Monday, February 13, 2006

Vincent D'Onofrio Digs Into A Western

From MTV.com

Laughs It Up With Vince Vaughn
'Law & Order: Criminal Intent' star balances sidekick roles with passion projects.

An actor and a bit of an enigma, Vincent D'Onofrio has long navigated Hollywood's roads less traveled, carving out one of the more distinctive careers of the last few decades. An iconic early performance in the Stanley Kubrick classic "Full Metal
Jacket" should have done for him what "Tigerland" did for Colin Farrell or "Romper Stomper" did for Russell Crowe. Decades of scene-stealing roles from "Men in Black" to "The Salton Sea" should have at least made him a famed second-banana along the lines of William H. Macy or Don Cheadle. But even now, after several seasons on the hit TV show "Law & Order: Criminal Intent," the number of people who can connect the name and face of this self-described chameleon may be as infinitesimal as the audience that paid to see his forgotten gem "Happy Accidents." Full article.

:: Thank you to BobbyG and Judy

   

Thursday, February 09, 2006

"Welles" in San Jose Film Festival

San Jose Film Festival
March 1 -12, 2006

Shorts Competition Program 5: Cineverses

This inspiring collection of shorts pays homage to the actor’s craft and the storyteller’s gift for imagination. Up on the Rope presents a boy with an unusual perspective on life. In this case, it’s quite literal. Veteran British actor Alan Corduner (The White Countess, Vera Drake) plays an obsessive dandy in Against Nature, an upper crust scribe whose universe couldn’t be more ordered. That’s unfortunate for the homeless wreck outside his window. Bay Area filmmaker Jay Rosenblatt brings us his latest offering: an elegy for his deceased brother and a meditation on coping with loss. Uso Justo is a community just east of the border that comes to life when a film crew rolls into a town. The enthusiastic residents quickly realize, however, that they are obliged to obey some very basic rules of storytelling. Lastly, we’re in an apartment in post-war Vienna, and it’s the final rehearsal. The scene? A battered ferris wheel car high above the banks of the Danube. Orson Welles has only minutes to give birth to one of cinemas more memorable speeches. Vincent D’Onofrio (Law and Order, Ed Wood) directs and stars.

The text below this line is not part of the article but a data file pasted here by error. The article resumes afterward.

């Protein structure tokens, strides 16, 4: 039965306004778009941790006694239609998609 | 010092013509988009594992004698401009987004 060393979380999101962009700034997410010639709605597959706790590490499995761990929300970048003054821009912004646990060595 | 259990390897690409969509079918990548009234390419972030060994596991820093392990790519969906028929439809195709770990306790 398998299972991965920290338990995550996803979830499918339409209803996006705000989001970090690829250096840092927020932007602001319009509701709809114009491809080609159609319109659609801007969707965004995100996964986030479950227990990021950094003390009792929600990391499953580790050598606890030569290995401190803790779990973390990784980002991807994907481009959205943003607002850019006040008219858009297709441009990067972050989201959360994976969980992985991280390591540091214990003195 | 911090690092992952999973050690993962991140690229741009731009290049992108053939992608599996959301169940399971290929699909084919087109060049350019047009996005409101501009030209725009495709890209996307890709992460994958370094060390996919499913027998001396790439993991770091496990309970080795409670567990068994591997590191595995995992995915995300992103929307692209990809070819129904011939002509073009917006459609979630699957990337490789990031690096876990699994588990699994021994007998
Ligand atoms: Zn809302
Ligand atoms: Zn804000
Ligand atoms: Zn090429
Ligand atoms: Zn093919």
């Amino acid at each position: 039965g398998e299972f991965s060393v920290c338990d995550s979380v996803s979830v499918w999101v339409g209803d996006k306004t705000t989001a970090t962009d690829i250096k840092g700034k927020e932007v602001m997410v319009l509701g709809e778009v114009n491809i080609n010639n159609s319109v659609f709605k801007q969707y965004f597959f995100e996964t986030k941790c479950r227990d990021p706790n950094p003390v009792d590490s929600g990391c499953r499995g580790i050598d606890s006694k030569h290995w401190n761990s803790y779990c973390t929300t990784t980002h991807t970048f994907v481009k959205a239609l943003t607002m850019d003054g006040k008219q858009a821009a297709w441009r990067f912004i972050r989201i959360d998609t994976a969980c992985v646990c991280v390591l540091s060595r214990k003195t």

Films:
Up on the Rope - dir. Paula Froehle
Against Nature - dir. Antony Zaki and Jon Story
Phantom Limb - dir. Jay Rosenblatt
Uso Justo - dir. Coleman Miller
Five Minutes, Mr. Welles - dir. Vincent D’Onofrio

Shorts Competition Program 5: Cineverses will be screened -
03/09/2006 09:30 PM
03/12/2006 12:15 PM

:: Video clip not yet available

   

Wednesday, February 01, 2006

Australia's Herald Sun

February 1, 2006

GOREN, NOT FORGOTTEN
By David Roberts

Less is more for actor Vincent D'Onofrio, writes David Roberts

JUST like his television counterpart, Bobby Goren, Vincent D'Onofrio is unpredictable. The Law & Order: Criminal Intent star goes from garrulous to introspective to curious while being interviewed.

It seems spontaneity is everything to D'Onofrio, 46, both on and off screen. Which is why it didn't come as a surprise to Law & Order producer Dick Wolf when D'Onofrio told him that he couldn't star in all 22 episodes of the new series.